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Michael is a director of Metropole Property Strategists who help their clients grow, protect and pass on their wealth through independent, unbiased property advice and advocacy. He's once again been voted Australia's leading property investment adviser and his opinions are regularly featured in the media. Visit

'The latest stats are the final nail in the property doomsayers’ coffin' have 6 comments

  1. Avatar

    April 3, 2013 life insurance

    whoah this blog is wonderful i love reading your posts. Stay up the great work!

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  2. Avatar

    March 24, 2013 Allan Clair

    Hi Michael
    I couldn’t agree with you more. Especially in areas like the Gold Coast where the valuations for off the plan sales of huge apartment buildings that settled in the middle or near the end of last year have crashed. Many get-rich investors were wiped out by the massive drop in value and couldn’t afford to settle on their contracts. The dust is still settling resulting in a general loss of confidence by would-be investors. I would suggest to the astute buyer there are a variety of good investments around right now if you do your home-work. My wife & I have recently settled on a delightful new apartment in WA that had been on the market for about four years. We researched the property market well and ended up with a great investment at a price well below the original asking.
    Love reading all your positive tweets.


    • Michael Yardney

      March 24, 2013 Michael Yardney

      Thanks Allan
      It’s interesting isn’t it?
      You say I share positive tweets and others complain I’m too negative – yes I get those complaints.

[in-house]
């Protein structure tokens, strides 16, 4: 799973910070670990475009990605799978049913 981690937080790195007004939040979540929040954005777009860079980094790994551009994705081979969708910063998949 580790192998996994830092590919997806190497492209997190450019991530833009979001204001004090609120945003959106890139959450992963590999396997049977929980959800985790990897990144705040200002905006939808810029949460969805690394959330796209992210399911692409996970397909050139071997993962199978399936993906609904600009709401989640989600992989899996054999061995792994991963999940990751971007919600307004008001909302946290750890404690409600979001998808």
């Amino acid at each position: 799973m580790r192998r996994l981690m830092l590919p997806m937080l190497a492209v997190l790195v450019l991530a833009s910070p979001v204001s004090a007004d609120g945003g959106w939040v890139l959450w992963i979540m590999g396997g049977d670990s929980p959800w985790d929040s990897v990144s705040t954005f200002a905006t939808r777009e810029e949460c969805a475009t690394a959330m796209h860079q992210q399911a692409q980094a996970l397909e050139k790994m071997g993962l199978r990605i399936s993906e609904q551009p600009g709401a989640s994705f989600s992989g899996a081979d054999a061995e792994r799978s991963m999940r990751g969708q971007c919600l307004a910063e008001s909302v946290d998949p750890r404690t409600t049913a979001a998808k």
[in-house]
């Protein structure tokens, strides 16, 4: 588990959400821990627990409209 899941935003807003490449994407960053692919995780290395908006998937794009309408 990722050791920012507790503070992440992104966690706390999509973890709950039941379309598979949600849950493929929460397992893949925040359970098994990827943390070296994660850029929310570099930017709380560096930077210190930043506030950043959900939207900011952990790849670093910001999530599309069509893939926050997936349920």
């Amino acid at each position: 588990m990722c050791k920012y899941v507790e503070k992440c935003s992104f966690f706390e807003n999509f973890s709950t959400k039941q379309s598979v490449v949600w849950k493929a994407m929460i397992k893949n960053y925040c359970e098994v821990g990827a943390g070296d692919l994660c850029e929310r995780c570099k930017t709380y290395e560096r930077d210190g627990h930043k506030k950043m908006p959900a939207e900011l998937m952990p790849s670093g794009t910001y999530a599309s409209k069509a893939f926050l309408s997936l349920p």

I think I’m being realistic – so it I guess it depends upon whether you’re a glass half full or a glasss half empty person.
      Keep up your positive outlook Allan


  3. Avatar

    March 22, 2013 Carol Gante

    I am still a little skeptical about the upward prospects of properties in 2013. From my ongoing research
    properties sell at present if they are heavily discount (7% to 12%) from expected selling prices. It is still very much a buyers’ market. Plenty of forced sale. looking forward to a better second half of 2013.


    • Michael Yardney

      March 24, 2013 Michael Yardney

      Obviously some markets are still struggling, but the super Saturday auction results yesterday with so many properties selling shows there is some real depth in the Melbourne and Sydney markets at present


  4. Avatar

    March 22, 2013 Howard lane

    Its interesting to see how all the “economists” who predicted our property markets would crash had graphs and models of what would happen and while they studied these, the markets just moved on in spite of them